At the outset, let me warn you that The Impossible is not for Indians.
The Naomi Watts-Ewan McGregor film Impossible is so well made that surely it’ll put off desi movie buffs hostile to anything with the slightest whiff of class.
Good directors discover high drama in everyday occurrences, like happenings within a family or town, and sometimes in rare events such as the 2004 tsunami that wrought widespread devastation in Asia.
Capable directors don’t engage in the gimmickry of a metallic suited Robert Downey Jr (Iron Man 1, 2 and soon 3) or peddle the meretricious allure of a fancy set-design to mask the absence of a great story (The Great Gatsby is a mediocre work except to those who haven’t read it and rely on the hearsay of a few idiots who pretend to have).
In Impossible, director Juan Antonio Bayona works remarkable drama out of the real-life story of María Belón Alvárez and her family who survived the tsunami in Thailand while vacationing there.
In the course of its translation into the English movie, the Spanish family turns into the British family Maria and Henry Bennet and their children Lucas, Thomas and Simon holidaying in Khao Lak, Thailand.
To describe Impossible as essentially a tsunami film would be inaccurate.
In my view, the movie is more of the immediate post-tsunami survival trauma of an European family vacationing in Thailand.
The gushing waters and struggle for life of Maria and Lucas in the torrent take but a few minutes. Yes, they’re crucial moments, they’re well done and they set the stage for the rest of the film.
But what it quickly recedes into, the post-tsunami separation of the family members and their final reunion, is equally important to the drama.
The struggle of Maria (Naomi Watts) and her older son Lucas (Tom Holland) in the rushing waters are extremely well done as are the hospital scenes later.
The acting is solid and the set creation excellent.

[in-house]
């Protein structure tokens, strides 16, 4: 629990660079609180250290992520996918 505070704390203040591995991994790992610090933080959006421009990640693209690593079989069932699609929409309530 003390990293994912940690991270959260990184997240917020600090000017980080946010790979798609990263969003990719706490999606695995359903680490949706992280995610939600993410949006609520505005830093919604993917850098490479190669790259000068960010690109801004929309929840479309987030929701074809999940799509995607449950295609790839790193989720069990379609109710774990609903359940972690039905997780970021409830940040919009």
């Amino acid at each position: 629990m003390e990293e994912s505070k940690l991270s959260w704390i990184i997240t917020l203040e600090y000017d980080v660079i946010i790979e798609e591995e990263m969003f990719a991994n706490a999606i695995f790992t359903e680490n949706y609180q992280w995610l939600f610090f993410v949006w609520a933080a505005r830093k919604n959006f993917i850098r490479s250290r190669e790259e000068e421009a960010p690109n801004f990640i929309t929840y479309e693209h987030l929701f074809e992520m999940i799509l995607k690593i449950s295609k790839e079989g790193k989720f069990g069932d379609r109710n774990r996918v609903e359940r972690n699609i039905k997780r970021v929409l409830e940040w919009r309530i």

The highest compliment I can give Impossible is that it possesses the verisimilitude of a good documentary.
I’ve seen Naomi Watts in Eastern Promises but can’t remember her character in the film now.
Naomi is a a talented actress and throws in a powerful performance in Impossible, work that earned her an Oscar nomination at the last Academy Awards.
The actress’ compelling performance leaves me hungry for more movies featuring her.
Tom Holland, who plays the older son Lucas, is easily the best male young actor I’ve seen in eons.
The 16-year-old British actor has strong command of his character, rare in someone so young.
I’d recommend that South Indian stars like Ajith, Allu Arjun et al train under Tom Holland.
Impossible makes for a compelling watch.
It’s a shame that the movie never made it to a really wide release in the U.S., debuting only in few theatres in late 2012/early 2013 (yes, Impossible’s 886 theatres is still limited release when you consider Oblivion debuted in 3,792 theatres).
Impossible has just come out on DVD and streaming. It’s available on DVD at Netflix and RedBox and on streaming at M-Go (just 99-cents under the 30-day promotion).
SearchIndia.com heartily recommends The Impossible to all those sensible desis who loath Indian movies.